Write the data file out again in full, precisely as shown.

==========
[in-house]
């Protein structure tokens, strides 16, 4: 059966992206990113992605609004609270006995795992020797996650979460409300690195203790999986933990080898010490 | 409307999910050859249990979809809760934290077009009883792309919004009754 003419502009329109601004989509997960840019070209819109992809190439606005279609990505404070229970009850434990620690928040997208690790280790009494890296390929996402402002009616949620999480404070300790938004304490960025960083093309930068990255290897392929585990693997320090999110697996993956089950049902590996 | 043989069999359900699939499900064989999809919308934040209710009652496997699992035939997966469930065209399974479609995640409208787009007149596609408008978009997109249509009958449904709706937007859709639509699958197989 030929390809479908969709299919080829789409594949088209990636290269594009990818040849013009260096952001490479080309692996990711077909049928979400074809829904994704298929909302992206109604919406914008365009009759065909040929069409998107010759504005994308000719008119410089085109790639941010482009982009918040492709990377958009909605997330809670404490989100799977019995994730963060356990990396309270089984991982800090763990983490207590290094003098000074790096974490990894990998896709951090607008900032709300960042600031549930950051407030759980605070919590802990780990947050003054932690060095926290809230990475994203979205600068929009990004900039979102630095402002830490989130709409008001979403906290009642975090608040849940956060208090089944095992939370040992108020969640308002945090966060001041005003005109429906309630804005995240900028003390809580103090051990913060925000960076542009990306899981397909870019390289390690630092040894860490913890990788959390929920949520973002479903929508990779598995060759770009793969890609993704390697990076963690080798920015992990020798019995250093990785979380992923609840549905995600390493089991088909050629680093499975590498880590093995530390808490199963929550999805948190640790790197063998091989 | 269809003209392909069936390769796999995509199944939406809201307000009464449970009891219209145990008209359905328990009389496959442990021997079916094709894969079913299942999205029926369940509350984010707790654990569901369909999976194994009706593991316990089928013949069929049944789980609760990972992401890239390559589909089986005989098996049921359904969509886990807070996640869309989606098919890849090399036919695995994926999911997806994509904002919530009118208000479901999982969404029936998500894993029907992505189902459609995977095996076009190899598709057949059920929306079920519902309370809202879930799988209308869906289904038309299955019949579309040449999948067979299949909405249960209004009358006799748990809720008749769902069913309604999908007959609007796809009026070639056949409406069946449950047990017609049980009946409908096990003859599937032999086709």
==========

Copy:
[in-house]
């Protein structure tokens, strides 16, 4: 059966992206990113992605609004609270006995795992020797996650979460409300690195203790999986933990080898010490 | 409307999910050859249990979809809760934290077009009883792309919004009754 003419502009329109601004989509997960840019070209819109992809190439606005279609990505404070229970009850434990620690928040997208690790280790009494890296390929996402402002009616949620999480404070300790938004304490960025960083093309930068990255290897392929585990693997320090999110697996993956089950049902590996 | 043989069999359900699939499900064989999809919308934040209710009652496997699992035939997966469930065209399974479609995640409208787009007149596609408008978009997109249509009958449904709706937007859709639509699958197989 030929390809479908969709299919080829789409594949088209990636290269594009990818040849013009260096952001490479080309692996990711077909049928979400074809829904994704298929909302992206109604919406914008365009009759065909040929069409998107010759504005994308000719008119410089085109790639941010482009982009918040492709990377958009909605997330809670404490989100799977019995994730963060356990990396309270089984991982800090763990983490207590290094003098000074790096974490990894990998896709951090607008900032709300960042600031549930950051407030759980605070919590802990780990947050003054932690060095926290809230990475994203979205600068929009990004900039979102630095402002830490989130709409008001979403906290009642975090608040849940956060208090089944095992939370040992108020969640308002945090966060001041005003005109429906309630804005995240900028003390809580103090051990913060925000960076542009990306899981397909870019390289390690630092040894860490913890990788959390929920949520973002479903929508990779598995060759770009793969890609993704390697990076963690080798920015992990020798019995250093990785979380992923609840549905995600390493089991088909050629680093499975590498880590093995530390808490199963929550999805948190640790790197063998091989 | 269809003209392909069936390769796999995509199944939406809201307000009464449970009891219209145990008209359905328990009389496959442990021997079916094709894969079913299942999205029926369940509350984010707790654990569901369909999976194994009706593991316990089928013949069929049944789980609760990972992401890239390559589909089986005989098996049921359904969509886990807070996640869309989606098919890849090399036919695995994926999911997806994509904002919530009118208000479901999982969404029936998500894993029907992505189902459609995977095996076009190899598709057949059920929306079920519902309370809202879930799988209308869906289904038309299955019949579309040449999948067979299949909405249960209004009358006799748990809720008749769902069913309604999908007959609007796809009026070639056949409406069946449950047990017609049980009946409908096990003859599937032999086709």